]. In the same model, the half-maximal inhibitory concentration (IC50) for IL-6 production was 2.19 μM [12
]. In a recent report, Kim et al. (2021) [42
] found that the pretreatment of RAW 264.7 with FX 5 µM also significantly decreased LPS-induced expression of IL-6, IL-1β, and TNF-α by activating the NRF2/PI3K/AKT pathway. It is worth highlighting that all these studies were conducted with FX concentrations largely greater than ours (470 ng/mL). From a pharmacological point of view, the smaller is the concentration at which the molecule is active, the greater is its potential application. Recently, in a model of metabolic syndrome, a high-fat diet, supplemented with 12% (w/w) of freeze-dried T. lutea,
significantly reduced plasma TNF-α levels and increased IL-10 in abdominal adipose tissue [43
In addition, for the first time, we reported the ability of T. lutea
F&M-M36 methanolic extract to reduce the secretion of mir-146b, and this effect was almost completely attributable to FX [44
]. Increased levels of mir-146b are associated with inflammatory disease: in particular, mir-146b is increased in the serum of patients with inflammatory bowel disease and decreases after treatment with infliximab [45
]; moreover, circulating mir-146b correlates with endoscopic disease activity in patients with inflammatory bowel disease [46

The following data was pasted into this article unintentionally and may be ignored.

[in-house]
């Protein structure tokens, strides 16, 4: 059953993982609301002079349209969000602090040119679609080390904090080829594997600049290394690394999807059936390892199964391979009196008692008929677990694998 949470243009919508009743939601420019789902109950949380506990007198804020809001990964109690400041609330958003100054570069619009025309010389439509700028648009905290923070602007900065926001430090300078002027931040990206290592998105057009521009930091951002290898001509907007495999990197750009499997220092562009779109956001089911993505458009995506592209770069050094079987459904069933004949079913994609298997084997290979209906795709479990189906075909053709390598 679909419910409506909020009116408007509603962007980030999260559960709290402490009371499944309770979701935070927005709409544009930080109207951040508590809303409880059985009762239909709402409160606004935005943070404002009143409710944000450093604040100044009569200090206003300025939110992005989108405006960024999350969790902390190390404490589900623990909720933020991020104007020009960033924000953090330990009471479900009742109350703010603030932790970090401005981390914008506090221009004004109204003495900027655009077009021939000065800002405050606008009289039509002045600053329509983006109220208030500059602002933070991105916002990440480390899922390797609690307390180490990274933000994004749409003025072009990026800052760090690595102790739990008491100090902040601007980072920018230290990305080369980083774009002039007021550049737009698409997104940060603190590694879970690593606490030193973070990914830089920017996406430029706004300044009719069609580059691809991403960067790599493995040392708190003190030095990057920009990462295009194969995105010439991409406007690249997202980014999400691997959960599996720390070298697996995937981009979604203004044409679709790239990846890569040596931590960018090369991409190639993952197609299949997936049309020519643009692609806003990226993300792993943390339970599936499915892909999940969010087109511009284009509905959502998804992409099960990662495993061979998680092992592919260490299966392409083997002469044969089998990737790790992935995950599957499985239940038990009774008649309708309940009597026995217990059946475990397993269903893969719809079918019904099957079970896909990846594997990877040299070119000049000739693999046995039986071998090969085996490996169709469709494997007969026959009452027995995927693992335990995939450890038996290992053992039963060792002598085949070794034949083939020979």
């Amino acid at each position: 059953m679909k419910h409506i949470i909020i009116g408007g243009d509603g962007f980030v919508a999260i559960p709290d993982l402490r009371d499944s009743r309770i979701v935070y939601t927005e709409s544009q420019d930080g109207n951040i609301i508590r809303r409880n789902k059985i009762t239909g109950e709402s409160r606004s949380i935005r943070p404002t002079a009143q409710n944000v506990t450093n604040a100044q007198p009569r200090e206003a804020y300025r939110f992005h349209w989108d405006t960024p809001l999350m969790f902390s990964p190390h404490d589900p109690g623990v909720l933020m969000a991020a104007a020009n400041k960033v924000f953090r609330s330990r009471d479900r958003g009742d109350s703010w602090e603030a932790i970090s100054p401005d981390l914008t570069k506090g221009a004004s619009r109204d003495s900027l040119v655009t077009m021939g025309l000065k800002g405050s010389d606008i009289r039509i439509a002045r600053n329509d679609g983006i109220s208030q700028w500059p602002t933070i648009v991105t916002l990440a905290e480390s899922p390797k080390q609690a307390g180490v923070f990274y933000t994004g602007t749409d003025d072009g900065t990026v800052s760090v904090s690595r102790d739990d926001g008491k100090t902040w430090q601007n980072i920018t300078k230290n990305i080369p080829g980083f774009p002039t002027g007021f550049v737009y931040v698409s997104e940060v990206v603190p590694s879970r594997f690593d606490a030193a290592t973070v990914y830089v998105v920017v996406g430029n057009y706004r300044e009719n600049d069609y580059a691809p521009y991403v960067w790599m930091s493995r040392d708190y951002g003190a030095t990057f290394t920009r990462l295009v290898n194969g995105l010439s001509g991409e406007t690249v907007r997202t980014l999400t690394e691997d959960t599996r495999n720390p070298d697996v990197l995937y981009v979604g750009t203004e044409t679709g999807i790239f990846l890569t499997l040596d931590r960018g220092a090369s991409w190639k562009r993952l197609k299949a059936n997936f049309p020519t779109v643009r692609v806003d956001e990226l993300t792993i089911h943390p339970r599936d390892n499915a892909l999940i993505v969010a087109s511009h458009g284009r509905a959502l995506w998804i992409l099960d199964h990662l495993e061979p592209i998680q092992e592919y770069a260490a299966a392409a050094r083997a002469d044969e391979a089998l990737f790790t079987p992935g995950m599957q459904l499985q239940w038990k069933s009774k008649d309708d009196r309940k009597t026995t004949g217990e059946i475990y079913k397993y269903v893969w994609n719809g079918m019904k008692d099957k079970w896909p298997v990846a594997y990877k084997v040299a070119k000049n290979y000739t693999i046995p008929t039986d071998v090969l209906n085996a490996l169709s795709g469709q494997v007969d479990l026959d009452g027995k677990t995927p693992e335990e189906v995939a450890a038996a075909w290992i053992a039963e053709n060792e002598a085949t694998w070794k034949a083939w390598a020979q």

is not approved for human consumption, and its safety has been evaluated only in short-term studies in animal models [2
]. However, T. lutea
is currently used in aquaculture [1
], and our data suggest that it could be added to animal feed not only for its high nutritional value, but also as an anti-inflammatory additive.
Overall, our results demonstrate that T. lutea F&M-M36 methanolic extract exerts promising anti-inflammatory activity, even more pronounced than that of FX alone, thus providing the background for conducting studies on its long-term safety and efficacy in inflammatory disease models.
4. Materials and Methods
4.1. Microalgal Biomass
The biomass of T. lutea
F&M-M36 strain belonging to the Fotosintetica & Microbiologica (F&M) S.r.l. Culture Collection (Florence, Italy) was produced at Archimede Ricerche S.r.l. (Camporosso, Imperia, Italy). T. lutea
F&M-M36 was cultivated in F medium [49
] in GWP®
-II photobioreactors [50
] in a semi-batch mode. The lyophilized biomass was stored at −20 °C until extraction.
4.2. Microalgal Extract Preparation